How to judge whether Biden succeeds

Rick Newman
·Senior Columnist
·6 min read

President Joe Biden is signing a lot of executive orders, while in the process making promises and setting expectations on a variety of issues. Whether he meets his own targets will determine whether his presidency succeeds.

Biden’s early moves are meant to address what he calls four simultaneous crises: the Covid pandemic, the related economic downturn, global warming and racial injustice. Biden’s first crucial report card will come in the 2022 midterm elections, when voters will either register satisfaction with Biden and his fellow Democrats by widening their slim majorities in Congress, or point thumbs down by flipping one or both chambers of Congress back to Republican control. Here are some yardsticks for measuring Biden’s performance:

Covid vaccinations. On Jan. 26, Biden said his administration’s goal was to vaccinate 300 million Americans by late summer or early fall. That’s about 90% of the U.S. population, and probably close to the maximum possible vaccination rate, given that one-third of Americans seem reluctant to get vaccinated, or uninterested. So far, only about 21 million Americans have gotten one of two required shots, with barely 4 million being fully vaccinated. Shortages are widespread and vaccination efforts are disorganized in many areas. Lack of staffing is another problem.

The Biden administration is buying millions of additional vaccine doses and promising help for states and cities that lack funding or personnel to mount a massive vaccination effort. With solid federal coordination, the Biden administration can probably come close to the goal of widespread vaccinations within the next eight months. The broader test may be whether Americans feel life is getting back to normal by then, with kids back in school, restaurants and stores fully open, travel unimpeded, and movies, concerts and sporting events offering needed diversions. This could be trickier. Virus mutations could set back the vaccination effort, and precautions like masks and distancing might still be needed, for a while at least, even when most people are vaccinated. Messaging will be crucial. While pushing an urgent vaccination strategy, Biden and his team need to caution against a return to the status quo if public health experts don’t see it happening this year.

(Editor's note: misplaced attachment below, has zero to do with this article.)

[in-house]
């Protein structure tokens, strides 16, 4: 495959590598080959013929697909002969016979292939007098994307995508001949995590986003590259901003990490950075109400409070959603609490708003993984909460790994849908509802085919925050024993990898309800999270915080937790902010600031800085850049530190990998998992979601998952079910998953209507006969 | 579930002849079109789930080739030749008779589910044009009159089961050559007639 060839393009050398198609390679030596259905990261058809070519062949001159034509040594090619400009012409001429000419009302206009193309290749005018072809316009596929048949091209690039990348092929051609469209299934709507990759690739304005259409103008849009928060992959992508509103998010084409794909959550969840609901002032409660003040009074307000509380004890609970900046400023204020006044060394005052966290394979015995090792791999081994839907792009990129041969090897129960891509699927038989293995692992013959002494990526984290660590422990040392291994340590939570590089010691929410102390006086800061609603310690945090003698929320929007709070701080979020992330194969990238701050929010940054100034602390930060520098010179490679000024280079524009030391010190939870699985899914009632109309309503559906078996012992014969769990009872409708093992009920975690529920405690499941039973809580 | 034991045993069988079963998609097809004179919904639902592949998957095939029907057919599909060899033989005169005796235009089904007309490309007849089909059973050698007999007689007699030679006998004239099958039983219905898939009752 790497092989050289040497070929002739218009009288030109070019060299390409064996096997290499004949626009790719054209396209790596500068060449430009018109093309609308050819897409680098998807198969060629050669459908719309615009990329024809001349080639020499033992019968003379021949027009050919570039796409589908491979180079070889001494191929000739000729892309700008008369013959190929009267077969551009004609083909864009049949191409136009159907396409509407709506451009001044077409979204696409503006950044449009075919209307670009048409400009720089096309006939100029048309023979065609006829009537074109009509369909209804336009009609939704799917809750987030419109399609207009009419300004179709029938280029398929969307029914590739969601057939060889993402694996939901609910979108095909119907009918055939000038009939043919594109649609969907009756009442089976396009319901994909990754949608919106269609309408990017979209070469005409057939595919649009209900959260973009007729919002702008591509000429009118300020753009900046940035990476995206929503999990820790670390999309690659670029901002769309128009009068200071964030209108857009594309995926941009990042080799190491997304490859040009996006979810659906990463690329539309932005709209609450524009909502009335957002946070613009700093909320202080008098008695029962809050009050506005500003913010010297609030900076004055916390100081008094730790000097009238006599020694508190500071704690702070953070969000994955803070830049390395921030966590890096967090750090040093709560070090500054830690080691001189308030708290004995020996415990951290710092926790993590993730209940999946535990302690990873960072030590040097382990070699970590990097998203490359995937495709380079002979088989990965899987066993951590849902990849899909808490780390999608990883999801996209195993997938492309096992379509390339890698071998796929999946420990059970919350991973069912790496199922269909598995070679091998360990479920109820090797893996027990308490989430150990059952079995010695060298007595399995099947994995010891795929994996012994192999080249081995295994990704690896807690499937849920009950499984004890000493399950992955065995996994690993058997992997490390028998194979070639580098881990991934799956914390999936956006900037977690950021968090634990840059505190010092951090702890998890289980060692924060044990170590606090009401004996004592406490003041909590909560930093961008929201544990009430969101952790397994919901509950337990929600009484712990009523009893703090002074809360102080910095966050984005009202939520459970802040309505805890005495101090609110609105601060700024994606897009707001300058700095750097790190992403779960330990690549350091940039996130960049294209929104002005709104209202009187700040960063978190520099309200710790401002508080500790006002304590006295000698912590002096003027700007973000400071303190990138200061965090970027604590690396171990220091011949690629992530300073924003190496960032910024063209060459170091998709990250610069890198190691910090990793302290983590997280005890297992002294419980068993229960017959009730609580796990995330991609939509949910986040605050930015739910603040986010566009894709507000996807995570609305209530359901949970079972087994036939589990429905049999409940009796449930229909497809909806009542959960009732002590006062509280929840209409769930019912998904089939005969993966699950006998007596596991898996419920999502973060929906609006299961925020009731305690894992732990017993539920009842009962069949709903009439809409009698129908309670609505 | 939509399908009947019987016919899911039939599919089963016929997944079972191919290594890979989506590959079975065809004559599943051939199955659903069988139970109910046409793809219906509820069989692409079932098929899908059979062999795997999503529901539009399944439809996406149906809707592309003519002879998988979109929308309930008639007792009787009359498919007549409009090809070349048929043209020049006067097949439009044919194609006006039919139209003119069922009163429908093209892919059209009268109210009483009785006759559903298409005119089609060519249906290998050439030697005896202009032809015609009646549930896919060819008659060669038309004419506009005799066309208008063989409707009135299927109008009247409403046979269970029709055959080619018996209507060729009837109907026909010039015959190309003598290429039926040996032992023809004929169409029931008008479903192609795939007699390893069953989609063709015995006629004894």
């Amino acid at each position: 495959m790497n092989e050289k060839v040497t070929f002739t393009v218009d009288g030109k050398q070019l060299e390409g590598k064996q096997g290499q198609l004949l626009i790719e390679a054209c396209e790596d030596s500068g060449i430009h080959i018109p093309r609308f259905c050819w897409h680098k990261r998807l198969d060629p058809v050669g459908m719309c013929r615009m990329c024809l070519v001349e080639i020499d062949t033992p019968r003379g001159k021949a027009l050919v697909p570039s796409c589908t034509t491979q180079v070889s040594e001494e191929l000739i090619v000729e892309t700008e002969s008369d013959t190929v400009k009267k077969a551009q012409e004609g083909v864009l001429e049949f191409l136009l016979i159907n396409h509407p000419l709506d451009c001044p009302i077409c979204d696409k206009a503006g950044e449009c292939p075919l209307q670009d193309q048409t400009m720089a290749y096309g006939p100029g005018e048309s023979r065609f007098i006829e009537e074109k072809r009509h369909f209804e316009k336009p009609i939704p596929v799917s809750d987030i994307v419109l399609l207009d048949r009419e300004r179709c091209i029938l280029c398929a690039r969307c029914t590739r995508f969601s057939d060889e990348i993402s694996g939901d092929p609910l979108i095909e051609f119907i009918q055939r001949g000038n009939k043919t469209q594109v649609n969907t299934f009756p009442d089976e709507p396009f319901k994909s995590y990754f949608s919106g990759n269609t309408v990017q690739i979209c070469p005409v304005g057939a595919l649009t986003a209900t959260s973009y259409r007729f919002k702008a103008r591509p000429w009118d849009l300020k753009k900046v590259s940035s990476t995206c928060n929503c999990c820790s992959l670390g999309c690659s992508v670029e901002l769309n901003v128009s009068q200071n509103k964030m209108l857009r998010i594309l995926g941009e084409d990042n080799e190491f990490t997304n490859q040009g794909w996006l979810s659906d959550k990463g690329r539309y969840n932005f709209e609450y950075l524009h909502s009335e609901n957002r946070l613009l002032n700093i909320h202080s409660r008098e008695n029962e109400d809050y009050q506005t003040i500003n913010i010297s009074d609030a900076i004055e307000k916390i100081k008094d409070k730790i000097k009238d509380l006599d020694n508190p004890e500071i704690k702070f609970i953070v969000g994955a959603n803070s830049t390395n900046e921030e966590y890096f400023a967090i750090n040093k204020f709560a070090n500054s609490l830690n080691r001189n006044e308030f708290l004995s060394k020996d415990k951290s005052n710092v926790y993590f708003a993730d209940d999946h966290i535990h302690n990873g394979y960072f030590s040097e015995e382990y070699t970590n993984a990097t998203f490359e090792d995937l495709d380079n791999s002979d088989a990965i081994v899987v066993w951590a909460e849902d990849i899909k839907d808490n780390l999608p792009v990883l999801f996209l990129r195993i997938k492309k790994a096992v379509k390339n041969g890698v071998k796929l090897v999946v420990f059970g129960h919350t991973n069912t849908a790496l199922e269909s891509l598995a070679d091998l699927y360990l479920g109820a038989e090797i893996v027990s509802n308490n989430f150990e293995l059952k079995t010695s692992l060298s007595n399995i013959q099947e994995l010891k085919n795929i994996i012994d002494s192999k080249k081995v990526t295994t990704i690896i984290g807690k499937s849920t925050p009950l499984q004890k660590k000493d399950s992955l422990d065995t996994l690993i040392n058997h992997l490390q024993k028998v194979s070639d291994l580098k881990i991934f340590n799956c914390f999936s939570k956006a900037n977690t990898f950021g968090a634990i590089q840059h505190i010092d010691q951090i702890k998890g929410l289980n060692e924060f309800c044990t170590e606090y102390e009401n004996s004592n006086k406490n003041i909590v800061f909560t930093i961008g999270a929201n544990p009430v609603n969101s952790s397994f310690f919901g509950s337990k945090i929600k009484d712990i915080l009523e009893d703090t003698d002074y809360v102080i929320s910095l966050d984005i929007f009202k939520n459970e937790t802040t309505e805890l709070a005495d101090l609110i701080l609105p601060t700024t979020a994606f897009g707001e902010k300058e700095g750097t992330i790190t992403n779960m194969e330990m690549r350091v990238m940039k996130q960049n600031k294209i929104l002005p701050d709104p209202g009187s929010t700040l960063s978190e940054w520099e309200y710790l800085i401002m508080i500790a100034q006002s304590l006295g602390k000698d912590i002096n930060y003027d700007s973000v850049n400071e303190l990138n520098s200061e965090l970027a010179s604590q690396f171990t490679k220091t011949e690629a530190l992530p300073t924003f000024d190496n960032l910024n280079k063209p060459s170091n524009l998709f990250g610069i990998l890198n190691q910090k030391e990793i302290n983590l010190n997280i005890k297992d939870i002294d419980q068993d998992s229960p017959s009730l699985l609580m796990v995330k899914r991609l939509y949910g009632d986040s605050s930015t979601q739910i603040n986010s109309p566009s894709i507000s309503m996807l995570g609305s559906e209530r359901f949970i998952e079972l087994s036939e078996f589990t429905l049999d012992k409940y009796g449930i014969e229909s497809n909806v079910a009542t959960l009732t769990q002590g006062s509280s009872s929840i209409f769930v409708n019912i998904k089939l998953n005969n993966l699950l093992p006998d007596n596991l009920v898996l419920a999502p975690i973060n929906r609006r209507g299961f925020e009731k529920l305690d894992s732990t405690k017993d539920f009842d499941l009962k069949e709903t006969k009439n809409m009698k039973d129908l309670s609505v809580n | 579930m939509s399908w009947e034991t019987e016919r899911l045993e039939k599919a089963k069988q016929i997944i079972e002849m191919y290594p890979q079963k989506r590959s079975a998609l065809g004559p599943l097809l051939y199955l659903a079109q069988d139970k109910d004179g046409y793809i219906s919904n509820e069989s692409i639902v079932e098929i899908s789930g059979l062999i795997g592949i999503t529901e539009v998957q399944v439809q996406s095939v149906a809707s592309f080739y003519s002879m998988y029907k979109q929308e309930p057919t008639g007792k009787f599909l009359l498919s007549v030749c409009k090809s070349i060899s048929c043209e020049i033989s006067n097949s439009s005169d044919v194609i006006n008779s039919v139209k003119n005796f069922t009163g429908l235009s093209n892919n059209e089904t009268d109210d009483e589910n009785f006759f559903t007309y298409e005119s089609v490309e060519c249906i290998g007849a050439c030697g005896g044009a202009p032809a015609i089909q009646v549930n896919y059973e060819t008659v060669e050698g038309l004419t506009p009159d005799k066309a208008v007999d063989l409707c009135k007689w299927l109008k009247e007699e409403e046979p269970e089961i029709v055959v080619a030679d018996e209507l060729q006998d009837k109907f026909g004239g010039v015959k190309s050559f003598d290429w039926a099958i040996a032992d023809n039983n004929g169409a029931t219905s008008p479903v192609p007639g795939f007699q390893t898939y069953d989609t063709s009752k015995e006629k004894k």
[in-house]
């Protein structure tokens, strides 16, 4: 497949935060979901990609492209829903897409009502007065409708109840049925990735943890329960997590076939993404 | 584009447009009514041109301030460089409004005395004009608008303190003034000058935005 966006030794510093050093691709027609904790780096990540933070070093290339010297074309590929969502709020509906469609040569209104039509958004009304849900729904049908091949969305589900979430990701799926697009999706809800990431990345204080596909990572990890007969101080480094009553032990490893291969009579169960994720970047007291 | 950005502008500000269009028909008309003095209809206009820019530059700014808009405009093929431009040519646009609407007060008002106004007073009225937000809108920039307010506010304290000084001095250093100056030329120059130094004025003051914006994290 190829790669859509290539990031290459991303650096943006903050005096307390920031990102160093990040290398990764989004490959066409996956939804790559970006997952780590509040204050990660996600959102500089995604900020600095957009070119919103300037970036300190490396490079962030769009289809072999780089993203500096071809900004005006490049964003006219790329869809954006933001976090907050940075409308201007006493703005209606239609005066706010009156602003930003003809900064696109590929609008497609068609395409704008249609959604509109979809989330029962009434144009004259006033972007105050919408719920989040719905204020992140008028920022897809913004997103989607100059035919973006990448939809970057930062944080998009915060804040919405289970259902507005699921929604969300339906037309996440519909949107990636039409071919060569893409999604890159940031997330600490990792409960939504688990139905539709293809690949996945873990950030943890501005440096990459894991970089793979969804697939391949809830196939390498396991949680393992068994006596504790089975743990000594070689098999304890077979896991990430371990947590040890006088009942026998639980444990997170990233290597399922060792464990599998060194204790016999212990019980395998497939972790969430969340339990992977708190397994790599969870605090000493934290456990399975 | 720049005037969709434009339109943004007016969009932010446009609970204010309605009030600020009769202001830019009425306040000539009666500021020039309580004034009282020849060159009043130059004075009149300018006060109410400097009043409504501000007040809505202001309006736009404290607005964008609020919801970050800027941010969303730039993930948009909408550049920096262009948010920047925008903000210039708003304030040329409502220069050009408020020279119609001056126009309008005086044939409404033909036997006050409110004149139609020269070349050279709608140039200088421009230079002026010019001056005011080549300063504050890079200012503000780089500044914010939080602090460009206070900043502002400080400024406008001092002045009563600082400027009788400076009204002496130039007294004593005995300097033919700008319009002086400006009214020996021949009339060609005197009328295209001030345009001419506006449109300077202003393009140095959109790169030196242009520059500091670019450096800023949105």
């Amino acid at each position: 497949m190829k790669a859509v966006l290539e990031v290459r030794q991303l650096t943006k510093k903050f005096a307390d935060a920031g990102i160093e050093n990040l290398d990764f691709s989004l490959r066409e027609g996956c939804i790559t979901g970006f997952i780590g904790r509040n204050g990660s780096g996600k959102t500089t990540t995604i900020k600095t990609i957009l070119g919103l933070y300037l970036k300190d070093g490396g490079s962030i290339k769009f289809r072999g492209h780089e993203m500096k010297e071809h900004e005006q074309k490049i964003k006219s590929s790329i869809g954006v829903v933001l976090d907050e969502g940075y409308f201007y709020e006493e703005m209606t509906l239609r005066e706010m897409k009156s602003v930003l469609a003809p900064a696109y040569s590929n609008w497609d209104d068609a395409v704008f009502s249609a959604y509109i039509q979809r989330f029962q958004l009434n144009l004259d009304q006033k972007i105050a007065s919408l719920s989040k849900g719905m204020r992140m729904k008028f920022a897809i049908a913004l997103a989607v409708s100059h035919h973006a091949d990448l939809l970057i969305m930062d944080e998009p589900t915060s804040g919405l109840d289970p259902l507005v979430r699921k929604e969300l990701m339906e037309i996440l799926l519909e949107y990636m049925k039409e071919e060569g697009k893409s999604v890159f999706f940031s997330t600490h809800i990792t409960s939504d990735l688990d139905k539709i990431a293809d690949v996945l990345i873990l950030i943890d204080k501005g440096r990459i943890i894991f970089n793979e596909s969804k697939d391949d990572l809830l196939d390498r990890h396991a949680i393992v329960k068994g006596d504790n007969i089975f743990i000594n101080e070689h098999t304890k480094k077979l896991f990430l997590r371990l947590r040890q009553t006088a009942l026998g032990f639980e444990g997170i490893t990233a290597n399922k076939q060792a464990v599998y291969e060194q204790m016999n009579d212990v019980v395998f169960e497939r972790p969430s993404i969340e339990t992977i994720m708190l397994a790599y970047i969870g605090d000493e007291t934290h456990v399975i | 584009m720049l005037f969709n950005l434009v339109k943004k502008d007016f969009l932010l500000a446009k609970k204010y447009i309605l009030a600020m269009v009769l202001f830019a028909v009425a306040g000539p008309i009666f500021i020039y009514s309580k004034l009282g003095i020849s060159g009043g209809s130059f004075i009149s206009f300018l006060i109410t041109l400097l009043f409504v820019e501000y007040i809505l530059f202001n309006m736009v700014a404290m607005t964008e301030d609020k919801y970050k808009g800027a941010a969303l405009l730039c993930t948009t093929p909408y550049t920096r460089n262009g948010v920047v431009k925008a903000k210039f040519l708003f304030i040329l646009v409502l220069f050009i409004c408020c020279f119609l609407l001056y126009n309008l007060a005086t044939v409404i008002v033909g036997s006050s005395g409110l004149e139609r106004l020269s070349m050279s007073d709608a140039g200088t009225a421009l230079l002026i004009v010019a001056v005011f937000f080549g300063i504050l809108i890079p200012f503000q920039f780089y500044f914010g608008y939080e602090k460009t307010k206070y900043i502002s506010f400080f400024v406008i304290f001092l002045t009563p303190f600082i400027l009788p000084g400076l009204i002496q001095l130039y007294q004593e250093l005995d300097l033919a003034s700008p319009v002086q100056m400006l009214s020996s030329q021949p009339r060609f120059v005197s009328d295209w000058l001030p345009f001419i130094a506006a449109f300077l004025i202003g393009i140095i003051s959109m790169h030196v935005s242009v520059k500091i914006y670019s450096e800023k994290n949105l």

Jobs and paychecks. The most important economic challenge is restoring jobs, paychecks and financial stability for millions of Americans kneecapped by business shutdowns. The recovery from the 2008 financial meltdown was steady but too slow. Biden needs to do better. The vaccination rollout will obviously help, by setting the stage for businesses to reopen and rehire. But there will still be a lot of damage: Many businesses have closed permanently and others won’t get back to pre-pandemic levels for years. Eviction moratoriums have helped keep millions of people in their homes, but they have to end eventually—and they don’t cover the back rent.

Biden’s $1.9 trillion “American Rescue Plan” is supposed to help with much of that, but Congress probably won’t provide everything he’s asking for, and Republicans may have the muscle to block much of Biden’s agenda after that. Job creation from 2010 through 2016—the Obama-Biden recovery—averaged 189,000 new jobs per month. Job growth during the Biden Covid recovery needs to be double or triple that, for voters to feel the economy is getting materially better. Biden needs to pay special attention to the 12 million Americans struggling to pay rent, along with sectors like hospitality that may have been devastated beyond the ability to recover quickly.